The BBC reports today: “A Vatican newspaper has forgiven the late English singer John Lennon for saying four decades ago that The Beatles were more popular than Jesus. In an article praising The Beatles, L’Osservatore Romano said Lennon had just been showing off.” Story and archival video here.
Posts Tagged ‘Jesus’
The Wall Street Journal reported Friday: “Never mind the Da Vinci Code — what about Michelangelo’s secret messages? On the 500th anniversary of the artist’s first climb up the ladder in 1508 to paint the Sistine Chapel ceiling, a new book claims he embedded subversive messages in his spectacular frescoes — not only Jewish, Kabbalistic and pagan symbols but also insults directed at Pope Julius II, who commissioned the work, and references to his own sexuality.”
A fascinating story (here), and one that’s entirely plausible. The work of Michelangelo has captivated me for more than two decades — ever since standing at foot of the magnificent David, craning my neck for hours staring at the Sistine ceiling and reading multiple volumes about his life and works. He was a tortured genius, a man whose peerless talent was matched only by his otherwise joyless existence. Given his choice, the 3.5 years he spent painting the Sistine ceiling he gladly would’ve spent carving marble — the greatest passion of his artistic life before he was 30. But he had no choice. The tyrannical Pope Julius II made the artist a virtual indentured slave in demanding he paint the Sistine ceiling. Michelangelo’s early panels on the ceiling farthest from the altar wall are actually mediocre — the figures too small, the scenes too crowded. He never truly enjoyed fresco painting, but he soon mastered the extraordinarily difficult medium to produce one of the greatest works of art of all time.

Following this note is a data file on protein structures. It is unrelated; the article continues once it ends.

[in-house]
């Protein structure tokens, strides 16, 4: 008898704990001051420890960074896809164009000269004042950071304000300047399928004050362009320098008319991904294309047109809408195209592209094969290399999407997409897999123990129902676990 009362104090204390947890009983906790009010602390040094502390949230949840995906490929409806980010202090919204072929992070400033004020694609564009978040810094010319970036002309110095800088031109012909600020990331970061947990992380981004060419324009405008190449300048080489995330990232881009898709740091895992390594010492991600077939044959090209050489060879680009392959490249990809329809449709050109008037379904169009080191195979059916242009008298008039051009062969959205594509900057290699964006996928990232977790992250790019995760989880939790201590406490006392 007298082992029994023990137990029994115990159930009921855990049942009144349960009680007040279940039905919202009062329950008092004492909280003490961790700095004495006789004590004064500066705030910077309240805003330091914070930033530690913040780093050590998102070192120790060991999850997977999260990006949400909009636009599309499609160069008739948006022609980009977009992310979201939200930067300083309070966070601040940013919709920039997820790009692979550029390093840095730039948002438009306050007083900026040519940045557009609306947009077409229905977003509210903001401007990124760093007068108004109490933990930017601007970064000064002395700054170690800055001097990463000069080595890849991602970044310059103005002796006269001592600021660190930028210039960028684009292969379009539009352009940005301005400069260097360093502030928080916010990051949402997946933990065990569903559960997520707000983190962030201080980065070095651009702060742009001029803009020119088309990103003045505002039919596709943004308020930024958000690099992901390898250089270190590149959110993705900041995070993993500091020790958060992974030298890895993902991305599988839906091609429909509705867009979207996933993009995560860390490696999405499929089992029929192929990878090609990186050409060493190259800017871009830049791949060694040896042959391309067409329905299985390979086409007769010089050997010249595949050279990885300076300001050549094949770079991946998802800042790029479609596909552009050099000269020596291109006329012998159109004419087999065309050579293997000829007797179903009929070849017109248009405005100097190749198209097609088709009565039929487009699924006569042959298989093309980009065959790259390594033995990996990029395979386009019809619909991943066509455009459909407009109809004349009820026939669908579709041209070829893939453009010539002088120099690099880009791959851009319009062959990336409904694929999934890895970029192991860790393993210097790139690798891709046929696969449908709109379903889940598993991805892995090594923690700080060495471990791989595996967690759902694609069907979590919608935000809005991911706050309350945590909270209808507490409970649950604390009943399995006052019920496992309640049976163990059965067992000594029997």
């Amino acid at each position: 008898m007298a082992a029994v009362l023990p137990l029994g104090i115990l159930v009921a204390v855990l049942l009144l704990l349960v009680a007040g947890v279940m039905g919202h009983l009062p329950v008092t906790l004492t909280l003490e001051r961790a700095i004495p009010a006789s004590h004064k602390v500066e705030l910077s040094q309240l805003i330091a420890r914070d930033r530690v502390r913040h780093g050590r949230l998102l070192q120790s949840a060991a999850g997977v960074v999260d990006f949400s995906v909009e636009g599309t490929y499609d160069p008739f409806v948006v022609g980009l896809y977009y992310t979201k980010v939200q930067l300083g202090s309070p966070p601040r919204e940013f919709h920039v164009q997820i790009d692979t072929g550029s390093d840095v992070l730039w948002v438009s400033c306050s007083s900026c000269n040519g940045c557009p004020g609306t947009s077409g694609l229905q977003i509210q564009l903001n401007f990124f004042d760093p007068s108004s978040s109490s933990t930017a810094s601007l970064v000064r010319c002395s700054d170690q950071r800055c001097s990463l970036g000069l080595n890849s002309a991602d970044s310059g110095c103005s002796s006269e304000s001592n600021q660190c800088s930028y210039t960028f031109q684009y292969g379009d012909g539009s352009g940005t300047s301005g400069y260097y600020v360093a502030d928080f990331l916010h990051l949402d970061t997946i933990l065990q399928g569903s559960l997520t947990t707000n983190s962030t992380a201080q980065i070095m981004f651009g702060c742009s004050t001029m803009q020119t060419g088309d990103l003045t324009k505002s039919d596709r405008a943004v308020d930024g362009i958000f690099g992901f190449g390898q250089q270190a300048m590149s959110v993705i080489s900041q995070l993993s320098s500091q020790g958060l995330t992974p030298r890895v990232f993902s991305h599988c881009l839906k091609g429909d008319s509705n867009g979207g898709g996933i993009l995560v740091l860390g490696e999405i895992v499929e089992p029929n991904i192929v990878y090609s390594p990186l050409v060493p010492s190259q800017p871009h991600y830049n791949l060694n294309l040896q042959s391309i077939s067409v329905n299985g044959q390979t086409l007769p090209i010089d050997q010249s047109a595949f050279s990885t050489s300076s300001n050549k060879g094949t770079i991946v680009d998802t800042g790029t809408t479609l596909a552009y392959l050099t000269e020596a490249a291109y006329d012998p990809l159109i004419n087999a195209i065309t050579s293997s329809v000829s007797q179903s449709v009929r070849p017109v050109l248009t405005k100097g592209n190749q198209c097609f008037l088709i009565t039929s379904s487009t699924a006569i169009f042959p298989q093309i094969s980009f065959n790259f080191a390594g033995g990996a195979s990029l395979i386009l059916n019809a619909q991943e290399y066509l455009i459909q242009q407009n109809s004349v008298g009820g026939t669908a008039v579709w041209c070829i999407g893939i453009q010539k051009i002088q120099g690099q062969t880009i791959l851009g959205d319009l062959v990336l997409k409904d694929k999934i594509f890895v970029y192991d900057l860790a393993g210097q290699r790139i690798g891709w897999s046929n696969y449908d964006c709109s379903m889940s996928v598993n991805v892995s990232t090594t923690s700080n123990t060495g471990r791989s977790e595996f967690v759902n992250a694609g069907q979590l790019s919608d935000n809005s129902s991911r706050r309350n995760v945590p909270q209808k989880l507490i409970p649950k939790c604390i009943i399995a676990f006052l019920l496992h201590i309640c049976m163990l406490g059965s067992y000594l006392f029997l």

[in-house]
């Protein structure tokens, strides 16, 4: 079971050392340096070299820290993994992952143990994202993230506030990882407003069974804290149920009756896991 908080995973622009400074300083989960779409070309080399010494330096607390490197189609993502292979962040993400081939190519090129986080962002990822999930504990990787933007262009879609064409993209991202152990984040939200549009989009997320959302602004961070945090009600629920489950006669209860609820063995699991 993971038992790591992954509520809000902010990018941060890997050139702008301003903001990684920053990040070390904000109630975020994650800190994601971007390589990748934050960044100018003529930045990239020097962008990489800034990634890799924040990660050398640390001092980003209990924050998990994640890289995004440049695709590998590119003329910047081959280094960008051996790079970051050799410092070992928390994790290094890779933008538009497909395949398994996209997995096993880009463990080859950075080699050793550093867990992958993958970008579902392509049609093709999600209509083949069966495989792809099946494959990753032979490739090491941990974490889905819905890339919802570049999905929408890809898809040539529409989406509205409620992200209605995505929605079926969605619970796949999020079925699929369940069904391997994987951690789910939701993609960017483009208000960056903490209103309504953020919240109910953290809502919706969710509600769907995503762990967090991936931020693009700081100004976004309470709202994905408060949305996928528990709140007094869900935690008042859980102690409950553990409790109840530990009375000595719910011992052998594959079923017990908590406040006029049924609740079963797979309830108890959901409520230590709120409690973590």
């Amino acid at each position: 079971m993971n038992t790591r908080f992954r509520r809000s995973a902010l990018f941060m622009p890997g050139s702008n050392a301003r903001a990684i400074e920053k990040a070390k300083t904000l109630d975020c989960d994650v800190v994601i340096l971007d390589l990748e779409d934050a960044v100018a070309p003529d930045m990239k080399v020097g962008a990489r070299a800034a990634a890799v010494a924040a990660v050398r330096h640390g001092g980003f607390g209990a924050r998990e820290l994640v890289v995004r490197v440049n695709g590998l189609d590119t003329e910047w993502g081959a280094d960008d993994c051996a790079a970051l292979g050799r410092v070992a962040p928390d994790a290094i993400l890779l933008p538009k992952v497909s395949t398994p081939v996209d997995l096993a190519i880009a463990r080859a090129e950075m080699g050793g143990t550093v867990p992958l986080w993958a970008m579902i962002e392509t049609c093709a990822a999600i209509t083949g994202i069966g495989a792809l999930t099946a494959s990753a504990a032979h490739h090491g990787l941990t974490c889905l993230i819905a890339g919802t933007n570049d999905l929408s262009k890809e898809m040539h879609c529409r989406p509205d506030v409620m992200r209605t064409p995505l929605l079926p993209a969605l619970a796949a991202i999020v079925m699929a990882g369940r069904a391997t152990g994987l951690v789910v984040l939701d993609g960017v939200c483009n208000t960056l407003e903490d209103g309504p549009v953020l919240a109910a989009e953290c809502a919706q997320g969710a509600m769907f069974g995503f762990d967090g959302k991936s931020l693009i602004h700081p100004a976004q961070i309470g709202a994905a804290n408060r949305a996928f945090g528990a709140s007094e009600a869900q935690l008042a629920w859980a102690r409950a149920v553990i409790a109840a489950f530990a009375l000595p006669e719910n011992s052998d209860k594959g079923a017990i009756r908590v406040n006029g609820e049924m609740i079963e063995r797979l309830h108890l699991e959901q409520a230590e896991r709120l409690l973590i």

In these highly politicized days (and years), it’s important to keep the life of Jesus Christ in its appropriate context, and not hijack his life or teaching for political ends — Republican or Democrat. Louis Moore, a well-known and well-regarded religious journalist in Houston, writes about this topic with grace and insight on his blog.
“So often we Christians try to re-shape Jesus into our image, like the Medieval artists who fashioned the famous artwork that makes Jesus and His disciples look like Venice merchant,” Moore writes, “in Medieval attire, complete with Medieval hairstyles, Medieval clothing, and so forth. American Christian leaders from both the left and the right have become adept at this same slight of hand. Each wants to re-make Jesus to match his or her own personal political preference.